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Finding Clarity in AI Regulations

13 May 2024 Riskonet

A Risk Management Perspective

The AI revolution has kicked off an era of unprecedented technological innovation with the market value of Artificial Intelligence projected to reach $407 billion by 2027. As this technology develops at a rapid rate, regulators and policymakers have been battling to keep up. The threats posed by AI extend from national security and data privacy to the reinforcement of existing inequalities through bias, emphasising the need for oversight.

Currently, the global AI regulatory landscape is characterised by a mix of frameworks dependent on regions and organisations with no overarching structure on a global scale to consolidate these approaches. This jumble of laws and regulations attempting to tame the beast can leave businesses scrambling to develop regulatory frameworks and guidelines in their organisations. The key to developing these policies is to keep a finger on the pulse when it comes to regulatory updates and tailor specific frameworks to your organisation’s needs.

The complexities of the regulatory landscape might make businesses shy away from AI adoption altogether – a grave mistake considering that the future of operations lies in AI integration across the organisational structure. AI integration can help businesses streamline operations, automating mundane tasks to free up employees’ time for more complex tasks and innovation. It’s an essential tool in wrangling complex data sets and utilising them to make better-informed decisions.

AI encompasses various applications, from transactional and documentation analytics to operational processes like self-driving cars and traffic safety systems. Operational AI, such as surveillance cameras linked to social scoring systems in China or high-tech drones used for crime prevention in the Western Cape, offers efficiency but raises concerns about privacy and misuse. Additionally, AI aids in agriculture, enhancing productivity and resource efficiency. However, while transactional AI offers benefits across sectors, concerns about privacy regulations, especially regarding data gathering through mobility, persist. Balancing the benefits of AI with ethical considerations remains crucial for its widespread adoption and societal impact.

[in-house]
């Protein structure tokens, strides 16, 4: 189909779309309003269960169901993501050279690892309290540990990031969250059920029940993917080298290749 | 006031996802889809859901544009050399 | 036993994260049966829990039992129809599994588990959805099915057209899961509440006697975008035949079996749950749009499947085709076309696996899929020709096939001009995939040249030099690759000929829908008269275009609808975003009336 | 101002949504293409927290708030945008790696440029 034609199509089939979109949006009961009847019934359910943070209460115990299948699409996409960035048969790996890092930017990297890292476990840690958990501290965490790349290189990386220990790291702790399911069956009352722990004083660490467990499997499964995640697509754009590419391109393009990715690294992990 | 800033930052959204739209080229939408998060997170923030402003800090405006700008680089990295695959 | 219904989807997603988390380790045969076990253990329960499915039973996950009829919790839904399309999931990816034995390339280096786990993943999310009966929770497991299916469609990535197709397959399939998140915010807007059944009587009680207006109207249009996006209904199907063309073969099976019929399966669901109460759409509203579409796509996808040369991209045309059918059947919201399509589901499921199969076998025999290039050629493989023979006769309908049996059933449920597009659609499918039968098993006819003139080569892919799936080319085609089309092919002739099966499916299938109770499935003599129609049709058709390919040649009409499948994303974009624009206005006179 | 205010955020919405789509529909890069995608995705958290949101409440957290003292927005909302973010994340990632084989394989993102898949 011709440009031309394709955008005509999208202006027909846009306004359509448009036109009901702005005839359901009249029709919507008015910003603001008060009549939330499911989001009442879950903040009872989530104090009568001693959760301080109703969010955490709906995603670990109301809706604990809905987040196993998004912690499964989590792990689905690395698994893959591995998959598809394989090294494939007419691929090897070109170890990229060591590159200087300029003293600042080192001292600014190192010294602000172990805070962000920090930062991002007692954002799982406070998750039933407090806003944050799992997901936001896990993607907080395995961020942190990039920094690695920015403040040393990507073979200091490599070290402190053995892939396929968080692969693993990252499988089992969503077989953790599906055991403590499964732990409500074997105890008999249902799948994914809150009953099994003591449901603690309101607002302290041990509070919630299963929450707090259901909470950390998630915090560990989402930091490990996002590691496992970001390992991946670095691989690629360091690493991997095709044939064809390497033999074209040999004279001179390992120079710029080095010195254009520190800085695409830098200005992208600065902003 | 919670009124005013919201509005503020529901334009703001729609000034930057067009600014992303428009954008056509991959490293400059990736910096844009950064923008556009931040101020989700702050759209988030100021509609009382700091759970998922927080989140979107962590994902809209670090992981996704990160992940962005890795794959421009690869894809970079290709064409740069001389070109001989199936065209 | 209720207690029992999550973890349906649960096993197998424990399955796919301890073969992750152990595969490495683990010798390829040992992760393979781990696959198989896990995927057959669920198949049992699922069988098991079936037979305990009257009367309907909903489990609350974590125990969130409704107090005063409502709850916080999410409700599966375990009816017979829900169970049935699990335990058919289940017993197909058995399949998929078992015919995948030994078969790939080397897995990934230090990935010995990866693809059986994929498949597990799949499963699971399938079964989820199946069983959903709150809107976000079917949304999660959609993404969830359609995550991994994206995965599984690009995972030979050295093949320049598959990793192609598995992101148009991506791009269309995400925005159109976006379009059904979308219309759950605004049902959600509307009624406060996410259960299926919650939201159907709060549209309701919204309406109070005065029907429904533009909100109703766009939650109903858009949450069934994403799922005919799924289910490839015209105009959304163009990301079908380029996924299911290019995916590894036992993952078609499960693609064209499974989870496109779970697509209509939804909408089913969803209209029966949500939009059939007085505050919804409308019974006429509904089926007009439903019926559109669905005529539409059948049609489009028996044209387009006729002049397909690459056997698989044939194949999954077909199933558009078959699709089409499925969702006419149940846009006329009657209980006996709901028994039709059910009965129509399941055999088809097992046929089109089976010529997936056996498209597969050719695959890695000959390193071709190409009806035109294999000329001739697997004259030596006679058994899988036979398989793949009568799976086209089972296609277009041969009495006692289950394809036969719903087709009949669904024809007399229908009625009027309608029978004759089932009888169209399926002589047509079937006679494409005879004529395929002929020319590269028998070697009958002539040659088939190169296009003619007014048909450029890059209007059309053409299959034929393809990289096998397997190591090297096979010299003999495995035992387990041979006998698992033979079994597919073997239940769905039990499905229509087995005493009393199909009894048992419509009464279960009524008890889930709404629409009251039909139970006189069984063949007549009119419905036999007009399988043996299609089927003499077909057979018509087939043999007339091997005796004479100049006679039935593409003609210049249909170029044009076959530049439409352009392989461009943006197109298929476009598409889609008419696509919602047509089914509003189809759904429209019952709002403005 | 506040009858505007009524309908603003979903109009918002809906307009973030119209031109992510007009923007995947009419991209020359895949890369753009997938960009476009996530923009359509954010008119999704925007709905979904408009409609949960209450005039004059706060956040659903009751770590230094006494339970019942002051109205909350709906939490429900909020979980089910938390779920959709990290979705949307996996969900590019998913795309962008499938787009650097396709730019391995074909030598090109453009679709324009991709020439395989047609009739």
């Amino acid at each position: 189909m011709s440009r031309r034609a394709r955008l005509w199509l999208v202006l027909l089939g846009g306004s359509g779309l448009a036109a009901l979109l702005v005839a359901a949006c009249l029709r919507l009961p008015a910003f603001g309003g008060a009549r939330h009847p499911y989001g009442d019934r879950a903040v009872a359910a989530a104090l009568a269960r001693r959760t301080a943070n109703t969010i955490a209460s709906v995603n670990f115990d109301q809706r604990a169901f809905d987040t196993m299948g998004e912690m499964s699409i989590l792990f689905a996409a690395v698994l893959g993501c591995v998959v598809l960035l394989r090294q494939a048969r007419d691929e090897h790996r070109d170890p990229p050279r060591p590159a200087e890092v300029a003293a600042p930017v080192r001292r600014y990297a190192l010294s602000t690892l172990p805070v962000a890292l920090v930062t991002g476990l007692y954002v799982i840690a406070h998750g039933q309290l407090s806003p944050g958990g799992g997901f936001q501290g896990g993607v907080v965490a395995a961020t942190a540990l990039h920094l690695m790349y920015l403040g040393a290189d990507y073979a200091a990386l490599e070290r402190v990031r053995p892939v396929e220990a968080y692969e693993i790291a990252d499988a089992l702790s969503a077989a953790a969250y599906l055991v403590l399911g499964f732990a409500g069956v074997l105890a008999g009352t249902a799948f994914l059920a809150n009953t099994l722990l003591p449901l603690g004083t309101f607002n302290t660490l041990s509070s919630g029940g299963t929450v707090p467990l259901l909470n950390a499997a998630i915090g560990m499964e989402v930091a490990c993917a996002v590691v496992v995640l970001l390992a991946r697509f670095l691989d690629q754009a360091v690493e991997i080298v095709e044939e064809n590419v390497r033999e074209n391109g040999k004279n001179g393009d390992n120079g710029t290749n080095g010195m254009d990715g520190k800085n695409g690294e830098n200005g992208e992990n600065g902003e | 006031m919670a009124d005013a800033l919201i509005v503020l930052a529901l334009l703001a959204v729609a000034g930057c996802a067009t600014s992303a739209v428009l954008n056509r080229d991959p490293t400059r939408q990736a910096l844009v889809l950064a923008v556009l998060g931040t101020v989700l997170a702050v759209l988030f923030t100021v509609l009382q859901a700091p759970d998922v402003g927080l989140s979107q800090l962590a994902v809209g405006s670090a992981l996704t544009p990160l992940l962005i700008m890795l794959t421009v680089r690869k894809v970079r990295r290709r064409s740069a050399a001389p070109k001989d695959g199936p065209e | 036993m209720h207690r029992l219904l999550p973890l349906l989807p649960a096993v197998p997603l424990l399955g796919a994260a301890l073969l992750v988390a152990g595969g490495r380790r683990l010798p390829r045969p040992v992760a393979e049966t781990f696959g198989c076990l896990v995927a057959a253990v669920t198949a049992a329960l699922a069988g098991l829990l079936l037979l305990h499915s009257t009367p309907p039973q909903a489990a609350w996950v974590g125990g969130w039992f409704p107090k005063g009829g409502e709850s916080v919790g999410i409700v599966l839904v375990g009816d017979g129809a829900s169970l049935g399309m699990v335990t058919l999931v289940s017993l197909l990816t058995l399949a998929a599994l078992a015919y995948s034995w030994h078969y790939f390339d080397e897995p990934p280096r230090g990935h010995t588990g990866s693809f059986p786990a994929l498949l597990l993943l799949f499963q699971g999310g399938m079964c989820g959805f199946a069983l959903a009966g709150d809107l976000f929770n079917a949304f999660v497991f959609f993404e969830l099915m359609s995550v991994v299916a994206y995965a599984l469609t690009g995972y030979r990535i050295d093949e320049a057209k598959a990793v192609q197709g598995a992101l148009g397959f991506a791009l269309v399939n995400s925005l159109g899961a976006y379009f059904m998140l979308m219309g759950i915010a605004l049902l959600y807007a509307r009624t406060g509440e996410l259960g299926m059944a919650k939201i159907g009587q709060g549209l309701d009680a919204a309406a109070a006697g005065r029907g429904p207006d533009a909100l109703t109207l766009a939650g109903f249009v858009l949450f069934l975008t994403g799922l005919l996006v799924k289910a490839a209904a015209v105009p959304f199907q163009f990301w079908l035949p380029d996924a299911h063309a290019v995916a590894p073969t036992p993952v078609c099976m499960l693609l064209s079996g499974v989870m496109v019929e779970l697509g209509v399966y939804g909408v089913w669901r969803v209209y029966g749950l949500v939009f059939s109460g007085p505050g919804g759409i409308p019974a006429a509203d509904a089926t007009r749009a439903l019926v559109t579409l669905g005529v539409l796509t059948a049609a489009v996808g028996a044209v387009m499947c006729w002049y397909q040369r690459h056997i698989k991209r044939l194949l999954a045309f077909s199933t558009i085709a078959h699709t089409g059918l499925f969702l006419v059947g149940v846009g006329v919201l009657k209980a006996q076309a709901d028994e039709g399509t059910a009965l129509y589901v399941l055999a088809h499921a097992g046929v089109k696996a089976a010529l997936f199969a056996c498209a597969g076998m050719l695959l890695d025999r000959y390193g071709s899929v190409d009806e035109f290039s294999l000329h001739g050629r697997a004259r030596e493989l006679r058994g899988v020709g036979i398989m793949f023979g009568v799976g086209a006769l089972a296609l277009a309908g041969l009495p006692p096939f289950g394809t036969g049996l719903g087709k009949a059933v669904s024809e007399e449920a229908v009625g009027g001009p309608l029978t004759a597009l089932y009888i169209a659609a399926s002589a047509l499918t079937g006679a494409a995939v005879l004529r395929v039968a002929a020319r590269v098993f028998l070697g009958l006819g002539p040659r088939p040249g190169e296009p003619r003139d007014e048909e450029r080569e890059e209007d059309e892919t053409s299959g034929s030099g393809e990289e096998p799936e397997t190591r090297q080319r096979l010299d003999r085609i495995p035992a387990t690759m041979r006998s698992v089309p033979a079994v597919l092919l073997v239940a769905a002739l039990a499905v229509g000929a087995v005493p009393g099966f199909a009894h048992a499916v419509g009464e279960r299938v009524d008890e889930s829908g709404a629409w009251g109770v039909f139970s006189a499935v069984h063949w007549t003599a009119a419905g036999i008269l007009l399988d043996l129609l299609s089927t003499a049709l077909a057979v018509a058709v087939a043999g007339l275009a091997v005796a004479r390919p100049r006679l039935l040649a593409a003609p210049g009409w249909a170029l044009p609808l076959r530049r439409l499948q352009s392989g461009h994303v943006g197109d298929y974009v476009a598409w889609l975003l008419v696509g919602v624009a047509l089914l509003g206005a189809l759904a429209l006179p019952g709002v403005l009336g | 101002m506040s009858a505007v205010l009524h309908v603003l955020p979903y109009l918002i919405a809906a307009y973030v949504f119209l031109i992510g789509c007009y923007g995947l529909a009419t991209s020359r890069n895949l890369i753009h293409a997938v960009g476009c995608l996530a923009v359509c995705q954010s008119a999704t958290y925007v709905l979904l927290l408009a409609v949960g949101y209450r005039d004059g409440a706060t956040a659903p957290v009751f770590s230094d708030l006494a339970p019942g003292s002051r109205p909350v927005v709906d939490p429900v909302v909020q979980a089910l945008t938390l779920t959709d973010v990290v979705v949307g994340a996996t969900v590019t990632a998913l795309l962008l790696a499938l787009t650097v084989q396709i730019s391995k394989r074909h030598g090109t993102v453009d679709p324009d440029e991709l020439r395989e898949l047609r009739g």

In the realm of business, artificial intelligence (AI) holds immense promise for enhancing efficiency and driving innovation. However, its adoption introduces a spectrum of ethical and practical risks that businesses must navigate carefully. These risks include the amplification of biases present in data, potential socio-economic impacts stemming from job displacement, concerns about privacy violations, vulnerabilities leading to legal liabilities, security threats and manipulation, challenges in establishing accountability for AI-driven decisions, and the impact on customer trust.

While the US and China are dominating the market in terms of development and innovation, they are lagging when it comes to policy frameworks, with legislation primarily placing the onus on companies in the field to take charge of ethics. One of the most significant pieces of legislation of late is the recently passed EU AI Act, which takes a risk-based, human rights-centred approach to AI, encouraging innovation in the field and enhancing governmental oversight in development. Another pertinent policy in the works is the African Union Development Agency’s roadmap for AI development on the continent. The document views AI and policy development through an economic lens, focusing on data governance, partnerships, and skills development. It’s a promising step for Africa’s AI governance framework, although it lacks regional nuance.

Currently, South Africa has no laws to address AI, although existing laws may cover various ethical concerns when it comes to data privacy and IP infringement. So where does that leave organisations developing policies and guidelines on AI use? Businesses must develop tailor-made solutions and guidelines, considering all aspects of their operations. Risk managers need to develop a strong understanding of the key policies and regulations globally, ensuring that all operations across the supply chain comply with these region-specific guidelines. Internally, risk managers need to conduct a thorough analysis of where AI will be deployed and the ethical implications of its deployment, considering risks like data privacy and algorithmic bias. Continuous training and education about AI ethics for all stakeholders can ensure more informed and responsible use of this transformative technology is also a must.

Currently, AI regulations and policies are shifting and developing as quickly as the technology itself. This should be a key focus area in risk management strategies moving forward, with ethical practices and integrity at the forefront of strategic thinking. The ethical landscape it presents is complex and fraught with challenges. By proactively addressing these ethical concerns, businesses can harness the benefits of AI while ensuring its use remains both responsible and beneficial to society.

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